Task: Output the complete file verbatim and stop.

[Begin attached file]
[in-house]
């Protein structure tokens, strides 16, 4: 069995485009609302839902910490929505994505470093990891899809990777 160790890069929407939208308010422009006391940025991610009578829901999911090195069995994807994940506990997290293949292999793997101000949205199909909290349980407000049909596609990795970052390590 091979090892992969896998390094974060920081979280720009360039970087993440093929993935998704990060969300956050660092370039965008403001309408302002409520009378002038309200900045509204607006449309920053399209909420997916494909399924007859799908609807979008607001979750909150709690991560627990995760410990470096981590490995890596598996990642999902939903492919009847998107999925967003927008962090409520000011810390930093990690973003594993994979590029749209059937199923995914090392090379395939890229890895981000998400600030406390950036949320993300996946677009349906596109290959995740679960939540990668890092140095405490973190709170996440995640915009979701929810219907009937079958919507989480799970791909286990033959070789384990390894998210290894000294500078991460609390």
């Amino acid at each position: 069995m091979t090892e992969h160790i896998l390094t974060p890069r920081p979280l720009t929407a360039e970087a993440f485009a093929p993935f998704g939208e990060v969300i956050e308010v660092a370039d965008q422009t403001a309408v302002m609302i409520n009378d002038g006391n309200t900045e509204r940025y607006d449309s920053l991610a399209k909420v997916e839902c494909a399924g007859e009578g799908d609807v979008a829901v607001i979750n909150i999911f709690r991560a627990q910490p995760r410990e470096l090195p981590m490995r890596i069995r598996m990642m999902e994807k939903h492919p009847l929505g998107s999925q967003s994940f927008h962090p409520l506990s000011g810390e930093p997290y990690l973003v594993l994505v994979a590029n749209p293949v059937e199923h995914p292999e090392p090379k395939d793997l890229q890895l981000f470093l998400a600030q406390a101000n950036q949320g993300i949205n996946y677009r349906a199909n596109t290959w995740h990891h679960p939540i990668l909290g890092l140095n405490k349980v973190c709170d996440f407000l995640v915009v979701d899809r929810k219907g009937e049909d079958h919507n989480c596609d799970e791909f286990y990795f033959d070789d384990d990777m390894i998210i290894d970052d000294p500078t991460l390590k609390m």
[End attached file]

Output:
[in-house]
């Protein structure tokens, strides 16, 4: 069995485009609302839902910490929505994505470093990891899809990777 160790890069929407939208308010422009006391940025991610009578829901999911090195069995994807994940506990997290293949292999793997101000949205199909909290349980407000049909596609990795970052390590 091979090892992969896998390094974060920081979280720009360039970087993440093929993935998704990060969300956050660092370039965008403001309408302002409520009378002038309200900045509204607006449309920053399209909420997916494909399924007859799908609807979008607001979750909150709690991560627990995760410990470096981590490995890596598996990642999902939903492919009847998107999925967003927008962090409520000011810390930093990690973003594993994979590029749209059937199923995914090392090379395939890229890895981000998400600030406390950036949320993300996946677009349906596109290959995740679960939540990668890092140095405490973190709170996440995640915009979701929810219907009937079958919507989480799970791909286990033959070789384990390894998210290894000294500078991460609390």
């Amino acid at each position: 069995m091979t090892e992969h160790i896998l390094t974060p890069r920081p979280l720009t929407a360039e970087a993440f485009a093929p993935f998704g939208e990060v969300i956050e308010v660092a370039d965008q422009t403001a309408v302002m609302i409520n009378d002038g006391n309200t900045e509204r940025y607006d449309s920053l991610a399209k909420v997916e839902c494909a399924g007859e009578g799908d609807v979008a829901v607001i979750n909150i999911f709690r991560a627990q910490p995760r410990e470096l090195p981590m490995r890596i069995r598996m990642m999902e994807k939903h492919p009847l929505g998107s999925q967003s994940f927008h962090p409520l506990s000011g810390e930093p997290y990690l973003v594993l994505v994979a590029n749209p293949v059937e199923h995914p292999e090392p090379k395939d793997l890229q890895l981000f470093l998400a600030q406390a101000n950036q949320g993300i949205n996946y677009r349906a199909n596109t290959w995740h990891h679960p939540i990668l909290g890092l140095n405490k349980v973190c709170d996440f407000l995640v915009v979701d899809r929810k219907g009937e049909d079958h919507n989480c596609d799970e791909f286990y990795f033959d070789d384990d990777m390894i998210i290894d970052d000294p500078t991460l390590k609390m």